Before listening to reports about Israel on From Our Own Correspondent I will admit to sometimes experiencing a tightening feeling in my stomach. I had that feeling this morning on hearing that today's FOOC was leading with a piece prompted by the recent troubles in Jerusalem.
I expected the worst and got it from Kate Adie's introduction:
These have been days of mounting tension in Jerusalem, most of it connected with the Temple Mount or Haram esh-Sharif, a site sacred to Muslims, Jews and Christians alike. Jordan recalled its ambassador to Israel earlier in the week after police used grenades, teargas and rubber bullets to disperse a crowd of stone-throwing Palestinians who'd barricaded themselves inside the site. Muslim worshippers had been angered by a campaign by far-right Jewish nationalists who want to be allowed to pray there. Kevin Connolly says there's no where in the Middle East, or elsewhere, quite as sensitive as this spot in the heart of Jerusalem.
This, as you can see, placed all the blame on Israel. According to Kate Adie, it was Israeli police who provoked the Palestinian crowd and enraged the Jordanians. According to Kate Adie, it was "far-right Jewish nationalists" who angered the Muslim worshippers. No mention of the incitements to violence from the Palestinian Authority. No mention of the assassination attempt on Rabbi Yehuda Glick. No mention of the two recent murderous attacks by Palestinian terrorists in Jerusalem. No, it's all Israel's fault.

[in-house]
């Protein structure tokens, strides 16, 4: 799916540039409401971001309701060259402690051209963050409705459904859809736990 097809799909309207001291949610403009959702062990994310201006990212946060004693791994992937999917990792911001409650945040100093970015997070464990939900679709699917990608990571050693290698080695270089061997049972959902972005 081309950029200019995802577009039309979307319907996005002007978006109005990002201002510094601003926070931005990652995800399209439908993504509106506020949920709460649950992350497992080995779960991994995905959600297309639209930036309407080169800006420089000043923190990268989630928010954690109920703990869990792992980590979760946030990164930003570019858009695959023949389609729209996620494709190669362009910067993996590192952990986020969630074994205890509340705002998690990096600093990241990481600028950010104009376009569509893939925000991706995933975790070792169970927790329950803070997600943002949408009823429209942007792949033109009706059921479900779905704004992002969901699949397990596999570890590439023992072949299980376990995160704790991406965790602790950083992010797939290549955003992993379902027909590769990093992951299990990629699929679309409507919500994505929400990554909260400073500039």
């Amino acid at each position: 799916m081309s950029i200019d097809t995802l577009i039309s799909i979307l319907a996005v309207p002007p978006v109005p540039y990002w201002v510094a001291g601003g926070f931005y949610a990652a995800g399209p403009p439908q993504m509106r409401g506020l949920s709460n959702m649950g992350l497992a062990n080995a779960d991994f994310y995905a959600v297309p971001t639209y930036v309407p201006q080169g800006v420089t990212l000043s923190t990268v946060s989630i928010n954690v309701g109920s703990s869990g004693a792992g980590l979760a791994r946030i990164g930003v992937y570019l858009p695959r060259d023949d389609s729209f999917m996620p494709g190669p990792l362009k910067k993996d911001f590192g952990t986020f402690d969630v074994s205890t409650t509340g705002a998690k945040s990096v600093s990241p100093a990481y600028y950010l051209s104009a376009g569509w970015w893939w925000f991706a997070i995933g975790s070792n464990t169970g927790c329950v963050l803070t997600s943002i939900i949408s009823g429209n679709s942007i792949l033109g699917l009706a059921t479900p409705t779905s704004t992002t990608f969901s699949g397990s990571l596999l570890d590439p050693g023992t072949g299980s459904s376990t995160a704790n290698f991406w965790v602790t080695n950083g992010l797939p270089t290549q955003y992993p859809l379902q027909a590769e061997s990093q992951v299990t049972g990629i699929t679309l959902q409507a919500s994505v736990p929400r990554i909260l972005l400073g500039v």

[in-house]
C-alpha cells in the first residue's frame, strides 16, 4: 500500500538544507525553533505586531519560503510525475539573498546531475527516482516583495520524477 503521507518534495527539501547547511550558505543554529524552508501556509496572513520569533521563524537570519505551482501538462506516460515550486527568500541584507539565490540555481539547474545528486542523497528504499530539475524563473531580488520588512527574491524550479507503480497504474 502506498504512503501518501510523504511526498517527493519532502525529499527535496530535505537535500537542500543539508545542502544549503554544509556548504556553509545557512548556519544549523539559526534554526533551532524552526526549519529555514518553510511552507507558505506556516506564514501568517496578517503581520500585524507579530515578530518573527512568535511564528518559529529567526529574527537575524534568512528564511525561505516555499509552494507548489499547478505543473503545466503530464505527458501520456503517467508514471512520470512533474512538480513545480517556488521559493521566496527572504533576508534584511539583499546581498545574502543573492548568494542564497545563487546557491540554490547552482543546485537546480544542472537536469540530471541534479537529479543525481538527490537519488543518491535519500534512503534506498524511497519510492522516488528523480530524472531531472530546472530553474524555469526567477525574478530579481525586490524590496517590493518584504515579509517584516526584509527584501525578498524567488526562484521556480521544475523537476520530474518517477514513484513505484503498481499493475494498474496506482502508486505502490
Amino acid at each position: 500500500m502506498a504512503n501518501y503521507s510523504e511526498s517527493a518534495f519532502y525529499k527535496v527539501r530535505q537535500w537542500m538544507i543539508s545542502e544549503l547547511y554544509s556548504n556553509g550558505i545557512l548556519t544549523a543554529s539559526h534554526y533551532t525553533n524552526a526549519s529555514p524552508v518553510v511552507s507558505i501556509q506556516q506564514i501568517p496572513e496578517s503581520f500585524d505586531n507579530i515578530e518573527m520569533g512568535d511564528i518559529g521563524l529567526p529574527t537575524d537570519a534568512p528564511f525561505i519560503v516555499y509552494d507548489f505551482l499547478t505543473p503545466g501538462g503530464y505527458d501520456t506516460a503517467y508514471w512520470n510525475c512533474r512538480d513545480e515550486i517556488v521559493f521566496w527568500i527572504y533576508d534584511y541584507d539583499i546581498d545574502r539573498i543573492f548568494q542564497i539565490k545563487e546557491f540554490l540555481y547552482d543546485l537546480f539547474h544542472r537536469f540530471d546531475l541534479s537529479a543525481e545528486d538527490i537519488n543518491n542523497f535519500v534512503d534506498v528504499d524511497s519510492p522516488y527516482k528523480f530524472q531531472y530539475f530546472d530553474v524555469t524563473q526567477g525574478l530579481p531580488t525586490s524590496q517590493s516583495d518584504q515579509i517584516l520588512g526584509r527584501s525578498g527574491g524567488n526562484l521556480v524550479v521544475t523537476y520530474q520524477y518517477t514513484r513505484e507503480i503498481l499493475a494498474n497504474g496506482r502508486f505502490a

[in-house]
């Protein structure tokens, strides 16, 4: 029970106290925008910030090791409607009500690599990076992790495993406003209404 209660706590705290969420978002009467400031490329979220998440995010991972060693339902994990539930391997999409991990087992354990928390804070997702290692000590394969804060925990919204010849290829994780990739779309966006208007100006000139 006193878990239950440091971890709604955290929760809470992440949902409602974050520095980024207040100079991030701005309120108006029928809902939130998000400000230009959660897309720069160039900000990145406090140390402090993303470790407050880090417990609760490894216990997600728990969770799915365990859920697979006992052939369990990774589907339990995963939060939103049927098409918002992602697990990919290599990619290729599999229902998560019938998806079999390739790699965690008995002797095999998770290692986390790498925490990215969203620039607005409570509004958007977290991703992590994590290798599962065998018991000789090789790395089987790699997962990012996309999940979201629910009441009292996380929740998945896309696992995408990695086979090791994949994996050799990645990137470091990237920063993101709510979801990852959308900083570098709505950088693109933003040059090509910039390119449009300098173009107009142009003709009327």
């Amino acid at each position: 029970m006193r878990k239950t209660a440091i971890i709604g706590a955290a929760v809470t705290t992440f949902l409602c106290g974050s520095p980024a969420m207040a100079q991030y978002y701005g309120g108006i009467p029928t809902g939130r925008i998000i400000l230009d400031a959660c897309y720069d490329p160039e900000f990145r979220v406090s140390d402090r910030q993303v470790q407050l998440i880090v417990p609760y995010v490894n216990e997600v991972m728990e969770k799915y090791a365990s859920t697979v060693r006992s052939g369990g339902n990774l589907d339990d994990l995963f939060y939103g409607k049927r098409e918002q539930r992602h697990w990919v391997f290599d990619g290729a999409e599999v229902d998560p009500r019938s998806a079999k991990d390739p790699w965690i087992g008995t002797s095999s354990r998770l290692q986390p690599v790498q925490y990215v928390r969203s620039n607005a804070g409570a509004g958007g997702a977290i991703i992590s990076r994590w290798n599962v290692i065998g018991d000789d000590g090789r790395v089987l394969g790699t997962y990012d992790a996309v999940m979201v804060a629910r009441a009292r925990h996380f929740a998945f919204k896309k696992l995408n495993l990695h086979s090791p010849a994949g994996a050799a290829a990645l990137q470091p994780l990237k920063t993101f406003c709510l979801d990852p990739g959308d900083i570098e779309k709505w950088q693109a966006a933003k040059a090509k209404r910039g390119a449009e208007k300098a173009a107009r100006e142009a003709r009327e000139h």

When Kevin Connolly's report finally came it felt like something of a relief after this highly-biased prelude. I'm curious to see what Hadar at BBC Watch makes of it though.
I did smile, however, at Kevin's gentle mockery of one element of Christian sacred history (Constantine the Great's mother finding a piece of the true cross in Jerusalem), which contrasted with his complete absence of irony when mentioning Mohammed's horse. He didn't even mention its wings. He could have slipped in a little joke about it, couldn't he? - something along the lines of "Islam is very lucky to have a winged horse at the centre of its founding prophet's life. Judaism and Christianity don't have winged horses which, of course, makes them far less credible" perhaps?